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Shelving our Scotties

Blog / Produced by The High Calling
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At home, after a day at my first real job, I placed the package on our kitchen table. It had come in the mail. A gift from mom.

Slowly, I peeled back the tape. One side, two sides, three. Then off with the cover and a quick flip of tissue paper to reveal . . . this? My throat tightened and hot tears rose. I removed a short-sleeved, stretchy white cotton shirt from the box. A black and white plaid Scottie dog stood cheerily on the center of the garment, his tail sticking up sprightly. Three red bows lined up like obedient children under his feet. There was even a bell at his neck—the perfect gift for a little girl, not for the young woman I was becoming.

After throwing the box in the trash, I took the shirt to my room and placed it in the top drawer. Some days, I would see it and consider wearing it, out of guilt, for the sake of my mom. Once or twice I went so far as to put it on, brush my hair, and put on a slick of red lip gloss. But I never could bring myself to walk out the door.

Over the next few years, the Scottie shirt shifted. Top drawer to second drawer. Second to third. Then to fourth. At last to a bag in the closet. Then, one moving day, to the Salvation Army collection bin.

It was hard to shelve that Scottie shirt. Gifts have meaning to us, even if they don't fit who we are or who we're becoming. Culturally, we are primed to receive and appreciate gifts. If we exchange a gift or regift something, we tend to do so with a little pang.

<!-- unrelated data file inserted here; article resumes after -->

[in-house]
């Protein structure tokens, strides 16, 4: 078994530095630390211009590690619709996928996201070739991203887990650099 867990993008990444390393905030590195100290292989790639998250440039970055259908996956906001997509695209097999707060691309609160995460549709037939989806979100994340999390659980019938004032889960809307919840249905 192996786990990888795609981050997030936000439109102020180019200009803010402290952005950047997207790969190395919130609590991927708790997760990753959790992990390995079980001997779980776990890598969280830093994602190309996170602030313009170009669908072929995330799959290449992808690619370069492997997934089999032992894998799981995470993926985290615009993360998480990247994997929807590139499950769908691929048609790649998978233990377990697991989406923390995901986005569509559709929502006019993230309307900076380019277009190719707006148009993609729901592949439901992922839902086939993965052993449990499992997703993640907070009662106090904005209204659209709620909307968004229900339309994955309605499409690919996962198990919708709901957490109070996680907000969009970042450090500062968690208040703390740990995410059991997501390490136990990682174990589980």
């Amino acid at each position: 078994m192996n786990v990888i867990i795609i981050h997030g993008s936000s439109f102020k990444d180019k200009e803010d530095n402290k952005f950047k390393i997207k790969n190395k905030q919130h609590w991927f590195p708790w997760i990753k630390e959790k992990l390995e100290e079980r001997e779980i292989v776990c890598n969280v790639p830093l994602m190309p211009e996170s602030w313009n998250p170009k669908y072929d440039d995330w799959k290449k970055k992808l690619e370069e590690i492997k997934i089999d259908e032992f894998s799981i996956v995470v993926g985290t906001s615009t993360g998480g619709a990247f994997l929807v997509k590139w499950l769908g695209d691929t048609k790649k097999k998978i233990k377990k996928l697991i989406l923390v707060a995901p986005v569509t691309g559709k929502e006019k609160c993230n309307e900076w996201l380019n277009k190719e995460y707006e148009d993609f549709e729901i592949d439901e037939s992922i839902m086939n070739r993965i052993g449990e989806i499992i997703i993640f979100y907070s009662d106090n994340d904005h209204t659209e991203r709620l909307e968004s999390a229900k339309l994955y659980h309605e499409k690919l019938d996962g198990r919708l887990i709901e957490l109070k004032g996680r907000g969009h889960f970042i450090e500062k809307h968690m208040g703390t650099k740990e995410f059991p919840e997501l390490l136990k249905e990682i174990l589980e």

So it's dangerous when we speak of our jobs and talents as "gifts" from God. Indeed, in some manner they are, but who can eventually put a gift aside without at least some measure of guilt? And some people, burdened by this difficult emotion, will continue to walk out the door wearing an ill-fitting "gift."

I am a person of different gifts. An artist, a teacher, a writer, a business owner. Over the years, I have put on and taken off these gifts to varying degrees. Sometimes I've felt guilty for moving on, sometimes not. Recently, I read an account of someone who was trying to escape her "gift for children's ministry." She was struggling with external pressures to keep on with the gift—even to the point of feeling a sense of failure.

Calling our jobs and talents "gifts" has its place. We honor the God who gives us opportunity and sustenance. But perhaps we'd do well to remember that this same God inspired these words, "For everything there is a season . . . a time to keep, and a time to throw away." A time, even, to shelve our Scotties and refashion our skill set or mindset to prepare for a new vocation.

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